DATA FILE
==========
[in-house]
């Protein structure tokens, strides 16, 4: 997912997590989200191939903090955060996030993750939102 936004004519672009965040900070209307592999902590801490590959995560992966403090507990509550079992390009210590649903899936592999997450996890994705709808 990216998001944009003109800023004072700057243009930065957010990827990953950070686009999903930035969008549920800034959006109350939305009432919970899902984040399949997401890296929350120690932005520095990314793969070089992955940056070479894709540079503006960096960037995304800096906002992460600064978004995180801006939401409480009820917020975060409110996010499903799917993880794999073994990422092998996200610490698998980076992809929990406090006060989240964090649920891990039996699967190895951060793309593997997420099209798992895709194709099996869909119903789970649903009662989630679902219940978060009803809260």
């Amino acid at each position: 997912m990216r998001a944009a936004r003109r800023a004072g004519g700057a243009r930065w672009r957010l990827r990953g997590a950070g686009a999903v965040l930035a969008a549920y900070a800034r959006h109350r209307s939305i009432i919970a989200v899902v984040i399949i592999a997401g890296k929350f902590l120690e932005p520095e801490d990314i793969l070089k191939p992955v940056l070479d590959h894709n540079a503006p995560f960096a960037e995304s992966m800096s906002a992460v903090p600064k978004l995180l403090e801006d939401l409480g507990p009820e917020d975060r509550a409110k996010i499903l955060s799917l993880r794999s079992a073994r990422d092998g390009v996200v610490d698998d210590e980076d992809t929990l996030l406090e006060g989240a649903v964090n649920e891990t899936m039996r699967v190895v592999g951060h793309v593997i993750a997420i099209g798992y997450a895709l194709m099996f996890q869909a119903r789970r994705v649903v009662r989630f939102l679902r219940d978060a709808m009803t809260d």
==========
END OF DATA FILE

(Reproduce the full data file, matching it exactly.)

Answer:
[in-house]
């Protein structure tokens, strides 16, 4: 997912997590989200191939903090955060996030993750939102 936004004519672009965040900070209307592999902590801490590959995560992966403090507990509550079992390009210590649903899936592999997450996890994705709808 990216998001944009003109800023004072700057243009930065957010990827990953950070686009999903930035969008549920800034959006109350939305009432919970899902984040399949997401890296929350120690932005520095990314793969070089992955940056070479894709540079503006960096960037995304800096906002992460600064978004995180801006939401409480009820917020975060409110996010499903799917993880794999073994990422092998996200610490698998980076992809929990406090006060989240964090649920891990039996699967190895951060793309593997997420099209798992895709194709099996869909119903789970649903009662989630679902219940978060009803809260």
């Amino acid at each position: 997912m990216r998001a944009a936004r003109r800023a004072g004519g700057a243009r930065w672009r957010l990827r990953g997590a950070g686009a999903v965040l930035a969008a549920y900070a800034r959006h109350r209307s939305i009432i919970a989200v899902v984040i399949i592999a997401g890296k929350f902590l120690e932005p520095e801490d990314i793969l070089k191939p992955v940056l070479d590959h894709n540079a503006p995560f960096a960037e995304s992966m800096s906002a992460v903090p600064k978004l995180l403090e801006d939401l409480g507990p009820e917020d975060r509550a409110k996010i499903l955060s799917l993880r794999s079992a073994r990422d092998g390009v996200v610490d698998d210590e980076d992809t929990l996030l406090e006060g989240a649903v964090n649920e891990t899936m039996r699967v190895v592999g951060h793309v593997i993750a997420i099209g798992y997450a895709l194709m099996f996890q869909a119903r789970r994705v649903v009662r989630f939102l679902r219940d978060a709808m009803t809260d």